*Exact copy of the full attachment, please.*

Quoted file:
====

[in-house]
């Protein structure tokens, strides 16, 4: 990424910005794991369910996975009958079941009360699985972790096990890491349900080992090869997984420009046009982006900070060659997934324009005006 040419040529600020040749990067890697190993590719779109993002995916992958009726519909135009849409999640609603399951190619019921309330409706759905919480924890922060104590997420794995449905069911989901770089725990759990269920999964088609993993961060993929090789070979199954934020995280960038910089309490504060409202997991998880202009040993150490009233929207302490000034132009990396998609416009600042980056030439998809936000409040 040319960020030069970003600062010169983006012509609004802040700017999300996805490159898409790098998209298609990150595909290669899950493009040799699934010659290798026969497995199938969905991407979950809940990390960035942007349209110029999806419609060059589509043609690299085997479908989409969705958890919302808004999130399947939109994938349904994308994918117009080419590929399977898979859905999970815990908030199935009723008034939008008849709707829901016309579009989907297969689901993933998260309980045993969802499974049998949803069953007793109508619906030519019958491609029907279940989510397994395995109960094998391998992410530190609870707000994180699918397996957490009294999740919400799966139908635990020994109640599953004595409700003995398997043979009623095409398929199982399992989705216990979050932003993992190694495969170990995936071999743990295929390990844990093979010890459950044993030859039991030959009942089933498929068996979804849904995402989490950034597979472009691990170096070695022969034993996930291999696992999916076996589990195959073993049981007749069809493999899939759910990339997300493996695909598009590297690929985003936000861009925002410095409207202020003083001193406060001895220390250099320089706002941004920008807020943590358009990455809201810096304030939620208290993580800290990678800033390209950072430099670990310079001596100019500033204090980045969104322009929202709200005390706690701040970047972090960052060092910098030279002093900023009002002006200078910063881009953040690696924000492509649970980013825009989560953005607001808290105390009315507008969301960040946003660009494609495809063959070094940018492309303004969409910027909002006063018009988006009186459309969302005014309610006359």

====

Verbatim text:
[in-house]
């Protein structure tokens, strides 16, 4: 990424910005794991369910996975009958079941009360699985972790096990890491349900080992090869997984420009046009982006900070060659997934324009005006 040419040529600020040749990067890697190993590719779109993002995916992958009726519909135009849409999640609603399951190619019921309330409706759905919480924890922060104590997420794995449905069911989901770089725990759990269920999964088609993993961060993929090789070979199954934020995280960038910089309490504060409202997991998880202009040993150490009233929207302490000034132009990396998609416009600042980056030439998809936000409040 040319960020030069970003600062010169983006012509609004802040700017999300996805490159898409790098998209298609990150595909290669899950493009040799699934010659290798026969497995199938969905991407979950809940990390960035942007349209110029999806419609060059589509043609690299085997479908989409969705958890919302808004999130399947939109994938349904994308994918117009080419590929399977898979859905999970815990908030199935009723008034939008008849709707829901016309579009989907297969689901993933998260309980045993969802499974049998949803069953007793109508619906030519019958491609029907279940989510397994395995109960094998391998992410530190609870707000994180699918397996957490009294999740919400799966139908635990020994109640599953004595409700003995398997043979009623095409398929199982399992989705216990979050932003993992190694495969170990995936071999743990295929390990844990093979010890459950044993030859039991030959009942089933498929068996979804849904995402989490950034597979472009691990170096070695022969034993996930291999696992999916076996589990195959073993049981007749069809493999899939759910990339997300493996695909598009590297690929985003936000861009925002410095409207202020003083001193406060001895220390250099320089706002941004920008807020943590358009990455809201810096304030939620208290993580800290990678800033390209950072430099670990310079001596100019500033204090980045969104322009929202709200005390706690701040970047972090960052060092910098030279002093900023009002002006200078910063881009953040690696924000492509649970980013825009989560953005607001808290105390009315507008969301960040946003660009494609495809063959070094940018492309303004969409910027909002006063018009988006009186459309969302005014309610006359």